Transfer Machines

CNC Transfer Machine Boasts Short-Run Flexibility


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More and more manufacturers are requiring their precision machined parts suppliers to enter into just-in-time (JIT) relationships in which smaller order quantities are supplied at more frequent intervals. That trend would suggest reduced use of rotary transfer machines, which can produce completely machined parts in very fast cycle times but are usually associated with lengthy setup times and long-running, high-volume jobs. However, Italian machine tool manufacturer Buffoli Transfer S.p.A. has introduced the Trans-Bar 55+, a CNC rotary transfer machine that adds flexibility and fast setup capability to the productivity for which such machines are noted. This makes it more suited for today’s JIT production needs.

The new model is a 12-station transfer machine with an indexing table (turret) that rotates on a horizontal rather than a vertical axis. A Hirth coupling ensures indexing accuracy and repeatability. Turret rotation can be controlled (forward, backward and in-between stations) to allow for maximum accessibility to tools and workpieces, reducing setup and down times.

Non-rotating bar is fed from the machine’s integral automatic bundle bar loader/feeder into the first of the 12 working stations, where the slug is cut to the appropriate length by a circular saw. The slug is secured in a self-centering chuck or collet on the turret, and the turret indexes to present the part to each machining station in turn. The basic version of the machine is equipped with ten machining spindles, but up to 27 spindles can be installed on the right, left, top and bottom, machining the part from every direction in as many as 40 separate operations.

One version of the machine accepts two bars for simultaneous machining. The bars can have the same profile, doubling the output for a particular part, or different profiles, enabling two different jobs to be processed simultaneously.

The machine can also be equipped with one- or three-axis CNC machining units and attachments that increase its flexibility. For example, a CNC profiling head, which rotates about the stationary slug, permits such operations as facing, turning, recessing, contouring, grooving and single-point threading—all with low-cost standard inserts. “Typically, rotary transfer machines use fixed-diameter turning heads that simply move to turn the part and then retract,” explains Dean Bentzien, president of TPS International (Sussex, Wisconsin), U.S. distributor for Buffoli transfer machines. “However, the user can program our CNC profiling head to generate anything from complex OD contours to single-point threading. The profiling head can be reprogrammed to provide simple change-over between part profiles and can be moved from one station to another as required by the job.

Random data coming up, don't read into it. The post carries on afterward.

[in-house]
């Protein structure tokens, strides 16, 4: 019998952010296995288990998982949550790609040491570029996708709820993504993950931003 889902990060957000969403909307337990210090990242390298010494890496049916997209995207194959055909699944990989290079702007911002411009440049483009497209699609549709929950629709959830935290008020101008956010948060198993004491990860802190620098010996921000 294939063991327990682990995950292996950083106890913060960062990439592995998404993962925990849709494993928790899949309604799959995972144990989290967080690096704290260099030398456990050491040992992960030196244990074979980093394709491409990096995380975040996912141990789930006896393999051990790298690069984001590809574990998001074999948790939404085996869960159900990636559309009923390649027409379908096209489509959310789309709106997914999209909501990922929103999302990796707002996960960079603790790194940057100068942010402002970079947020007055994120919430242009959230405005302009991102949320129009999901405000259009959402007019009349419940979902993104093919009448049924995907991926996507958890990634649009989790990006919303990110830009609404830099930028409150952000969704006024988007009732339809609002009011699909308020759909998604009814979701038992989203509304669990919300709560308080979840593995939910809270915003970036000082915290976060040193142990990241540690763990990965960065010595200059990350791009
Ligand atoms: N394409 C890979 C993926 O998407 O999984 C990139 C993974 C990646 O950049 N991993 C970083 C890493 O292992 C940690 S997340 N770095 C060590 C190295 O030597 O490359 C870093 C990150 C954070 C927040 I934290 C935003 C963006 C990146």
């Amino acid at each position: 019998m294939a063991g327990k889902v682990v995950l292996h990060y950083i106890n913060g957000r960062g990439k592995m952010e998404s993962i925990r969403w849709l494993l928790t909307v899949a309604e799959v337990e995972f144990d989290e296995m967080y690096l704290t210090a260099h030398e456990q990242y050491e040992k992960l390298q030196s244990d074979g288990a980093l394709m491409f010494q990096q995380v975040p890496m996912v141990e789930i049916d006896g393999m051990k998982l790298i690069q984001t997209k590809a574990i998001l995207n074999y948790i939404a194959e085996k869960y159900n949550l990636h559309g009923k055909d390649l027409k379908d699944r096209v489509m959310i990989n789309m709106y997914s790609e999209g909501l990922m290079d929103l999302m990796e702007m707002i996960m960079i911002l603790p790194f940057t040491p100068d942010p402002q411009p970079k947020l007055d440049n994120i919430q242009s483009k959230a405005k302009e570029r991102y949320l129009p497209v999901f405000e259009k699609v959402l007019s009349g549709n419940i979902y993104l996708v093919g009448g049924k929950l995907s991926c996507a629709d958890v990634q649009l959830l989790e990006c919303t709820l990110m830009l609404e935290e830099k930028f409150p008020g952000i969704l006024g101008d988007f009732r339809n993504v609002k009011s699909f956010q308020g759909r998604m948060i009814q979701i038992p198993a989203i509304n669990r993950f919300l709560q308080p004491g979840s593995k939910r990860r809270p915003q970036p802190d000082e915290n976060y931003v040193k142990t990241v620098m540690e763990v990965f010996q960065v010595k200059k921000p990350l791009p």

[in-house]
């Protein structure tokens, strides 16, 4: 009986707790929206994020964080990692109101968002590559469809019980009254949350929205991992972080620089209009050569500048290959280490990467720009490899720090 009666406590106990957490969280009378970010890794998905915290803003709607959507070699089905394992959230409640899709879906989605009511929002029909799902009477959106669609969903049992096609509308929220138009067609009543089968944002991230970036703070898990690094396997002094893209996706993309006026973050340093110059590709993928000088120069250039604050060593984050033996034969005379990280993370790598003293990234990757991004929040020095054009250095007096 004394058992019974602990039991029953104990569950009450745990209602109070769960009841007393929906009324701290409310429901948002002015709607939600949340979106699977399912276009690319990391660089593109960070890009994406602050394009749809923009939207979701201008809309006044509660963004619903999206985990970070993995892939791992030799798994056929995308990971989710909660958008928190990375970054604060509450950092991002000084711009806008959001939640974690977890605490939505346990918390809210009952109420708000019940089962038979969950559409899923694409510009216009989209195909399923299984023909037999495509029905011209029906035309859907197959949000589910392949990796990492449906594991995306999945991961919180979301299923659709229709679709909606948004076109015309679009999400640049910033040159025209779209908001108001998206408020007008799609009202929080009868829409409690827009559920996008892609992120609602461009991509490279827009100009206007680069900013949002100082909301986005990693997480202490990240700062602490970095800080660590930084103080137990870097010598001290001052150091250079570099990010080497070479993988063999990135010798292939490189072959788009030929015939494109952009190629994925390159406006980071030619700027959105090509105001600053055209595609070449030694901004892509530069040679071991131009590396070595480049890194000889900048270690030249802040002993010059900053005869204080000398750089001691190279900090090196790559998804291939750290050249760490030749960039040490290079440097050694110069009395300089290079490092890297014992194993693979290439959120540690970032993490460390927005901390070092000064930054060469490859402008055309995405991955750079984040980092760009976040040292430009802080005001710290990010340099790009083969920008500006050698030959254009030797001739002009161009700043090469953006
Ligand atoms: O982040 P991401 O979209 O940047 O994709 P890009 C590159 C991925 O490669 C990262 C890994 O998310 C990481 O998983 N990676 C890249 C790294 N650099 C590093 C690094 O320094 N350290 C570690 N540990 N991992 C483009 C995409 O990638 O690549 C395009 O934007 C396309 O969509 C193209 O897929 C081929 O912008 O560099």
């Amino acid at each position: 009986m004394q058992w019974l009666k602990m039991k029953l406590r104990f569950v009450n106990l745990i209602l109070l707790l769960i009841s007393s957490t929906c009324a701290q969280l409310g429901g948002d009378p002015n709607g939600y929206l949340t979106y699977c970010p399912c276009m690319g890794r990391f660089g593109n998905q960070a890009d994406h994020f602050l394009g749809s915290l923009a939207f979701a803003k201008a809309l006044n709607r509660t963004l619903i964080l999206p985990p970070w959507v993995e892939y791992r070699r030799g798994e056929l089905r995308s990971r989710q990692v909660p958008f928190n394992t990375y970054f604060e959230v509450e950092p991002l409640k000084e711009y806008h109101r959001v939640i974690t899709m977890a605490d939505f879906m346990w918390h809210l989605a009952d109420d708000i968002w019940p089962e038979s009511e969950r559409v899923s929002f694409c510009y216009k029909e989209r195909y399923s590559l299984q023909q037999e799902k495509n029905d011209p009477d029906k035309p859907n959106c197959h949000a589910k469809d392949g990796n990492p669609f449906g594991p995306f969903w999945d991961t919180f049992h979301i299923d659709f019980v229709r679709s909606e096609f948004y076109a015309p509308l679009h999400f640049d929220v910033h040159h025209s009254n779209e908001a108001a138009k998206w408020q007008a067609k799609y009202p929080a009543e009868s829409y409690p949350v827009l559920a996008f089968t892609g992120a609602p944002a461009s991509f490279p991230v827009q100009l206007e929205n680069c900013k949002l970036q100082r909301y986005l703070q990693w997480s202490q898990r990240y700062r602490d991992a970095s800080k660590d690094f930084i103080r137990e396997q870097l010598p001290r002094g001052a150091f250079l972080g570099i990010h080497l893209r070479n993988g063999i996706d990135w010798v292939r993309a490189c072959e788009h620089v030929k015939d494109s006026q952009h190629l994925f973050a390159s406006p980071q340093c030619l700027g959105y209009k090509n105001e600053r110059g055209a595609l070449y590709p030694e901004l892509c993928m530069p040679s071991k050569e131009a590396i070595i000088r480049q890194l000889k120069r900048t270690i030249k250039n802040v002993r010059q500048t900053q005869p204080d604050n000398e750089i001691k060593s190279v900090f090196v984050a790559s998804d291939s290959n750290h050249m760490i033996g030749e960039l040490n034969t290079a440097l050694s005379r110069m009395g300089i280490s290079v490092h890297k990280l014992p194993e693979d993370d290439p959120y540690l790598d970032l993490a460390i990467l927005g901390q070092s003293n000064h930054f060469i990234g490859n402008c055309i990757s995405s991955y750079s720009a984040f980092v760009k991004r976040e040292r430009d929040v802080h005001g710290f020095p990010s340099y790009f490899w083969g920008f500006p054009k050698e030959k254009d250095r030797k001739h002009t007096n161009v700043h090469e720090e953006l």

“We also offer an indexing milling attachment that uses straddle milling cutters to generate hexes, squares, octagons and other shapes at a single station,” Mr. Bentzien continues. “We can also do slot milling with the same attachment.

“Our three-spindle turret head is still another attachment that accepts up to three tools so that we can, for example, center drill, drill and tap the part at one station if cycle time considerations permit,” he adds. “On a conventional rotary transfer machine, you typically perform one operation per station so you quickly use up all of your stations and are forced to do some machining operations on secondary machines. By contrast, we have a better chance of completing challenging parts in one setup.”

The attachments can be moved from station to station as required and installed in a left, right or radial position. As many as seven contouring and multi-process attachments can be installed in the machine at one time (two left, two right and three radially). The attachments have been described as the most important feature of the machine: They provide the level of flexibility that the user needs to support JIT manufacturing. According to TPS International, setups for completely different parts typically run from 30 to 90 minutes, and the user can usually go from one part in a family of parts to another without any downtime for setup changes.

The machine’s CNC control also helps incorporate a diagnostics program that helps plant personnel identify and fix problems fast to keep downtime to a minimum. The program not only provides an alarm, but it also displays a digital image on the screen identifying the problem. The software provides some 2,000 error messages that identify the problem and the fix needed to get the machine up and running again.


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